Bighorn NF - Tongue River Cave Cleanup Undone by Vandalism

Bighorn NF – Tongue River Cave Cleanup Undone by Vandalism

Written by on June 3, 2022

Efforts to preserve a popular Bighorn Basin cave and its wildlife for future generations are being hindered by destructive and persistent vandalism.

Currently, efforts to resume cleanup around the Tongue River Cave have been mobilizing and successful. But unfortunately, the effort is almost fruitless as progress made is quickly undone by vandalism.

In the last few weeks, vandals covered recently cleaned areas with fresh graffiti. The new graffiti will need to be removed along with the older paint. Law enforcement is investigating.

Courtesy Wyoming Game and Fish

If anyone has information about the individuals that may have been involved in the Tongue River Cave vandalism, please get in touch with the Bighorn National Forest Sheridan office at 307-674-2600.

Tongue River Cave has long been enjoyed and sometimes abused by visitors. As a result, many U.S. Forest Service employees and volunteers have worked hard to clean up the popular area.

Beginning in 2018 through 2019, the U.S. Forest Service hosted 15 workdays, with nearly 70 individual volunteers participating. Over 370 volunteer hours were spent removing trash from the cave and scrubbing graffiti (mostly outside and within the cave entry.) Unfortunately, recent efforts were suspended in 2020 due to the pandemic.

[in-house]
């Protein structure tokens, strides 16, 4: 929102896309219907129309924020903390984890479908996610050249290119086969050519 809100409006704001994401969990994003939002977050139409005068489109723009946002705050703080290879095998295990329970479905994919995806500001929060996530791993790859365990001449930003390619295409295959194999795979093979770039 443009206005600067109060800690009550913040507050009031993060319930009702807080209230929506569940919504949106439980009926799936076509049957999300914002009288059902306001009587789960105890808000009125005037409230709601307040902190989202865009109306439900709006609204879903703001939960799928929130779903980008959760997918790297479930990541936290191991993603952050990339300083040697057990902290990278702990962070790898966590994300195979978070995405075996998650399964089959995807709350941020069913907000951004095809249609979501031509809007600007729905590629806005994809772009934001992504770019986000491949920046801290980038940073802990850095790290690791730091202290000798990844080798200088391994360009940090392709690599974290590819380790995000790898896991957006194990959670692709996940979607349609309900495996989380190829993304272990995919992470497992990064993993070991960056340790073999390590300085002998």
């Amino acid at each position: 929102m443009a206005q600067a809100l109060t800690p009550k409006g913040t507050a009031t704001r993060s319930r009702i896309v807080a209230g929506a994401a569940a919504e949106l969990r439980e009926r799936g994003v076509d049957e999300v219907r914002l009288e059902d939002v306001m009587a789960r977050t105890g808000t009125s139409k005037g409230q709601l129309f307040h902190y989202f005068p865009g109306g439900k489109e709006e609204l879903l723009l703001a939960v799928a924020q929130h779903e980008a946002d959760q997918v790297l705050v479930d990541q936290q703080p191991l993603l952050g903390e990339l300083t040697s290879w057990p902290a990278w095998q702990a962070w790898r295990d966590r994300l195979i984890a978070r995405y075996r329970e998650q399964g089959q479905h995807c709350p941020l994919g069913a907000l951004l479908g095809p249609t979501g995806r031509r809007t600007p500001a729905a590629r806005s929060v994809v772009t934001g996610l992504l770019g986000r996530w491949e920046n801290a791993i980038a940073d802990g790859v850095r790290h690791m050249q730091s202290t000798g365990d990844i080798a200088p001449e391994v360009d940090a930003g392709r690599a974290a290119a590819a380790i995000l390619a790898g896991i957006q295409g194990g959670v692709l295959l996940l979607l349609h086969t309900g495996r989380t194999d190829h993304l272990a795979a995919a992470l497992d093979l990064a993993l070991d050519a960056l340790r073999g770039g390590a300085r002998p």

People with the Wyoming Game and Fish Department, the Hole-in-the-Wall and Northern Rocky Mountain Grottos associated with the National Speleological Society, and the Wyoming Wilderness Association were instrumental in planning and carrying out this endeavor.

Graffiti is not what visitors want or hope to see in natural areas. The removal is not only expensive, time-consuming, and very difficult, but it permanently alters the rock, and what is lost can never be replaced.

“Please be respectful of your public lands and remember we are not just sharing it but also with people that will visit in the future,” reads a U.S. Forest Service statement on the vandalism. “What are they going to think of us?”

Caves are fascinating and rare resources that require special management. They support critical groundwater systems and unique biological communities. They also provide information about climate change, human history, paleontological resources, and minerals.

The U.S. Forest Service manages caves and karst resources in keeping with the 1988 Federal Cave Resources Protection Act and following the agency’s multiple-use mission.

If you have questions, don’t hesitate to contact the Forest Supervisor’s Office and Tongue Ranger District at (307) 674-2600.

For tips on how you can do your part to recreate responsibly, visit

Follow Bighorn National Forest on Twitter (@BighornNF) or like the Bighorn National Forest Facebook page.

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